The hawthorn is a small tree or bush with spiny branches.
It is frequent in woods and hedgerows.
The thorns are little and grow either from branches or from the trunk.
The leaves grow spirally and have lobed or serrate margins, they are green and somewhat triangular. The flowers, moderately fragrant, are produced in late spring (May to early June) in corymbs and have five white or rarely pink petals.
The flowers are pollinated by insects and later in the year bear numerous haws. These fruits are red and berry-like and can be eaten by birds and mammals in winter.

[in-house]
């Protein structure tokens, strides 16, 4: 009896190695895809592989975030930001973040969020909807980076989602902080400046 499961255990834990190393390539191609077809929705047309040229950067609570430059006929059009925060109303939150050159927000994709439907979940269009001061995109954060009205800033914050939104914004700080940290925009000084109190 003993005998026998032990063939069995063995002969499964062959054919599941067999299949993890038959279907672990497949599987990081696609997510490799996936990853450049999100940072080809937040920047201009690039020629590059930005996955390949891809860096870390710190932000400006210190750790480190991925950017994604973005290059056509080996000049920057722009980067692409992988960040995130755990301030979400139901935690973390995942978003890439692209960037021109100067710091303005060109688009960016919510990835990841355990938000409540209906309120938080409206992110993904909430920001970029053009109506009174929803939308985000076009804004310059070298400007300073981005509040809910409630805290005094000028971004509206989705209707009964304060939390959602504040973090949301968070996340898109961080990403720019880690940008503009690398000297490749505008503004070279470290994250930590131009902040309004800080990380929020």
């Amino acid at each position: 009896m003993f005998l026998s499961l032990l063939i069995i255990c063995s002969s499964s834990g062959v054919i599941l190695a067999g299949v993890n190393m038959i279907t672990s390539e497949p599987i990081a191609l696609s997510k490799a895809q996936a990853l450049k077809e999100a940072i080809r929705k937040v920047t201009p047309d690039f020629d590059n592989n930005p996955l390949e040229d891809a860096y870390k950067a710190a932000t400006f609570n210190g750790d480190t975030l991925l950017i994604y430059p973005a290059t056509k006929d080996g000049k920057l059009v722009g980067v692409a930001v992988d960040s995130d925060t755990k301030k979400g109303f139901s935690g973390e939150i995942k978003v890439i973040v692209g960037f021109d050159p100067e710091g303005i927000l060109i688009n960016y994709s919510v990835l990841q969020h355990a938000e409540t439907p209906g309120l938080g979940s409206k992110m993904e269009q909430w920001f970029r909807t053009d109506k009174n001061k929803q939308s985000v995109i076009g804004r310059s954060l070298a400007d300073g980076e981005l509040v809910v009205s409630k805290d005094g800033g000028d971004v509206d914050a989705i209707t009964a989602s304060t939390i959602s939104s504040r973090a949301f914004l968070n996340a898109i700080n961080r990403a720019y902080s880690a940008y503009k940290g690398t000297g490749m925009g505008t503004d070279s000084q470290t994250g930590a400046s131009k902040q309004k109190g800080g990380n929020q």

It has a considerable interest for treating cardiac insufficiency in traditional or modern medical uses; the plant parts used medicinally are usually springs with leaves and flowers.
In the Celtic lore it was used for rune inscriptions with yew and apple and is strongly associated with the fairies, better not cut the tree at any time, however it is commonly cut for decorations as a May Bush at Bealtaine.
In Ireland there is a common expression: "When all fruit fails, welcome haws".
The botanical name is Crataegus monogyna while the word haw is an Old English term for hedge.